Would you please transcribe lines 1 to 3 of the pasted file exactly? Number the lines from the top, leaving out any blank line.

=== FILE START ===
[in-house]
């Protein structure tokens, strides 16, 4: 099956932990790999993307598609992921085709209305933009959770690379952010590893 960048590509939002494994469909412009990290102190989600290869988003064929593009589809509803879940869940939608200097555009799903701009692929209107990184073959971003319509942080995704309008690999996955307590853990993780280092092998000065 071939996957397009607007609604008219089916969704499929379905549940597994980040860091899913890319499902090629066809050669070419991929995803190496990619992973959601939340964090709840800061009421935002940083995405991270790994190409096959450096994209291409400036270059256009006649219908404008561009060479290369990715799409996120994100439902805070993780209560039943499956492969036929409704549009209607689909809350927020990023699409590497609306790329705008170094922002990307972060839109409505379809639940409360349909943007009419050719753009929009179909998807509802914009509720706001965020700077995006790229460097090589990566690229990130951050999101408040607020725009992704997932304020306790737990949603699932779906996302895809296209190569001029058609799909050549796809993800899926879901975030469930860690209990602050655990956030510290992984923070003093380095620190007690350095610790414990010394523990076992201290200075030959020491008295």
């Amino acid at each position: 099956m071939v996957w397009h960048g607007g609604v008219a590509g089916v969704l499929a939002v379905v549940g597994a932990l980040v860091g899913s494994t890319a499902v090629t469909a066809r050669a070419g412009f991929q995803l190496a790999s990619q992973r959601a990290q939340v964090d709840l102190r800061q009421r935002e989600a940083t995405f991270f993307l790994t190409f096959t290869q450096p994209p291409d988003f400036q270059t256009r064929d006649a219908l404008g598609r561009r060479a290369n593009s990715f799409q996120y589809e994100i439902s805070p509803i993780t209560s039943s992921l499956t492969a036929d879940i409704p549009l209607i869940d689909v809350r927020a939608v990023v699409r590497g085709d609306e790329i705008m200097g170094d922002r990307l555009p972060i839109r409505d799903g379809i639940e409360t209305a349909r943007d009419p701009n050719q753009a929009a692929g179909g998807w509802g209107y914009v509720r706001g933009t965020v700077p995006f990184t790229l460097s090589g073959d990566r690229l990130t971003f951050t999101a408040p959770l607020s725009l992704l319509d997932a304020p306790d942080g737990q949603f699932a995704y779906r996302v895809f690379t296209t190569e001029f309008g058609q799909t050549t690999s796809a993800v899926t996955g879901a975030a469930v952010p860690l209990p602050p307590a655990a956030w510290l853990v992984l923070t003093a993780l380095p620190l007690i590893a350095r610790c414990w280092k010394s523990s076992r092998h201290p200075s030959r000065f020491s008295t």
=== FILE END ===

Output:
[in-house]
């Protein structure tokens, strides 16, 4: 099956932990790999993307598609992921085709209305933009959770690379952010590893 960048590509939002494994469909412009990290102190989600290869988003064929593009589809509803879940869940939608200097555009799903701009692929209107990184073959971003319509942080995704309008690999996955307590853990993780280092092998000065 071939996957397009607007609604008219089916969704499929379905549940597994980040860091899913890319499902090629066809050669070419991929995803190496990619992973959601939340964090709840800061009421935002940083995405991270790994190409096959450096994209291409400036270059256009006649219908404008561009060479290369990715799409996120994100439902805070993780209560039943499956492969036929409704549009209607689909809350927020990023699409590497609306790329705008170094922002990307972060839109409505379809639940409360349909943007009419050719753009929009179909998807509802914009509720706001965020700077995006790229460097090589990566690229990130951050999101408040607020725009992704997932304020306790737990949603699932779906996302895809296209190569001029058609799909050549796809993800899926879901975030469930860690209990602050655990956030510290992984923070003093380095620190007690350095610790414990010394523990076992201290200075030959020491008295």
């Amino acid at each position: 099956m071939v996957w397009h960048g607007g609604v008219a590509g089916v969704l499929a939002v379905v549940g597994a932990l980040v860091g899913s494994t890319a499902v090629t469909a066809r050669a070419g412009f991929q995803l190496a790999s990619q992973r959601a990290q939340v964090d709840l102190r800061q009421r935002e989600a940083t995405f991270f993307l790994t190409f096959t290869q450096p994209p291409d988003f400036q270059t256009r064929d006649a219908l404008g598609r561009r060479a290369n593009s990715f799409q996120y589809e994100i439902s805070p509803i993780t209560s039943s992921l499956t492969a036929d879940i409704p549009l209607i869940d689909v809350r927020a939608v990023v699409r590497g085709d609306e790329i705008m200097g170094d922002r990307l555009p972060i839109r409505d799903g379809i639940e409360t209305a349909r943007d009419p701009n050719q753009a929009a692929g179909g998807w509802g209107y914009v509720r706001g933009t965020v700077p995006f990184t790229l460097s090589g073959d990566r690229l990130t971003f951050t999101a408040p959770l607020s725009l992704l319509d997932a304020p306790d942080g737990q949603f699932a995704y779906r996302v895809f690379t296209t190569e001029f309008g058609q799909t050549t690999s796809a993800v899926t996955g879901a975030a469930v952010p860690l209990p602050p307590a655990a956030w510290l853990v992984l923070t003093a993780l380095p620190l007690i590893a350095r610790c414990w280092k010394s523990s076992r092998h201290p200075s030959r000065f020491s008295t």